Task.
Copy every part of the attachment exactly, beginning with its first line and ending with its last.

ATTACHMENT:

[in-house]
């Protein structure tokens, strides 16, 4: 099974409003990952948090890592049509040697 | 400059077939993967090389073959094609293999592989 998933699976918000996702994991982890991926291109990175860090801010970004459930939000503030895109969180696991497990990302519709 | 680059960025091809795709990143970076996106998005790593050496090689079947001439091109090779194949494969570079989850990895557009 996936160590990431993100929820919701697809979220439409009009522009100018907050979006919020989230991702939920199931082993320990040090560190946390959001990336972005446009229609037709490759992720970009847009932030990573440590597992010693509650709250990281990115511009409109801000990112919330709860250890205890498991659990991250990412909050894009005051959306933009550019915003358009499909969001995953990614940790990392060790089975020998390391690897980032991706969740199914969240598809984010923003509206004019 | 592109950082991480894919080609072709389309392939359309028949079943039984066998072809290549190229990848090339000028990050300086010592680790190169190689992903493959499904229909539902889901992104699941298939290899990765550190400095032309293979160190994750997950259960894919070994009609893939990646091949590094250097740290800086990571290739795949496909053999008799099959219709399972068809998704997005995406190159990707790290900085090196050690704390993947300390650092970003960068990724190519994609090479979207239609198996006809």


[in-house]
């Protein structure tokens, strides 16, 4: 099974409003990952948090890592049509040697 | 400059077939993967090389073959094609293999592989 998933699976918000996702994991982890991926291109990175860090801010970004459930939000503030895109969180696991497990990302519709 | 680059960025091809795709990143970076996106998005790593050496090689079947001439091109090779194949494969570079989850990895557009 996936160590990431993100929820919701697809979220439409009009522009100018907050979006919020989230991702939920199931082993320990040090560190946390959001990336972005446009229609037709490759992720970009847009932030990573440590597992010693509650709250990281990115511009409109801000990112919330709860250890205890498991659990991250990412909050894009005051959306933009550019915003358009499909969001995953990614940790990392060790089975020998390391690897980032991706969740199914969240598809984010923003509206004019 | 592109950082991480894919080609072709389309392939359309028949079943039984066998072809290549190229990848090339000028990050300086010592680790190169190689992903493959499904229909539902889901992104699941298939290899990765550190400095032309293979160190994750997950259960894919070994009609893939990646091949590094250097740290800086990571290739795949496909053999008799099959219709399972068809998704997005995406190159990707790290900085090196050690704390993947300390650092970003960068990724190519994609090479979207239609198996006809």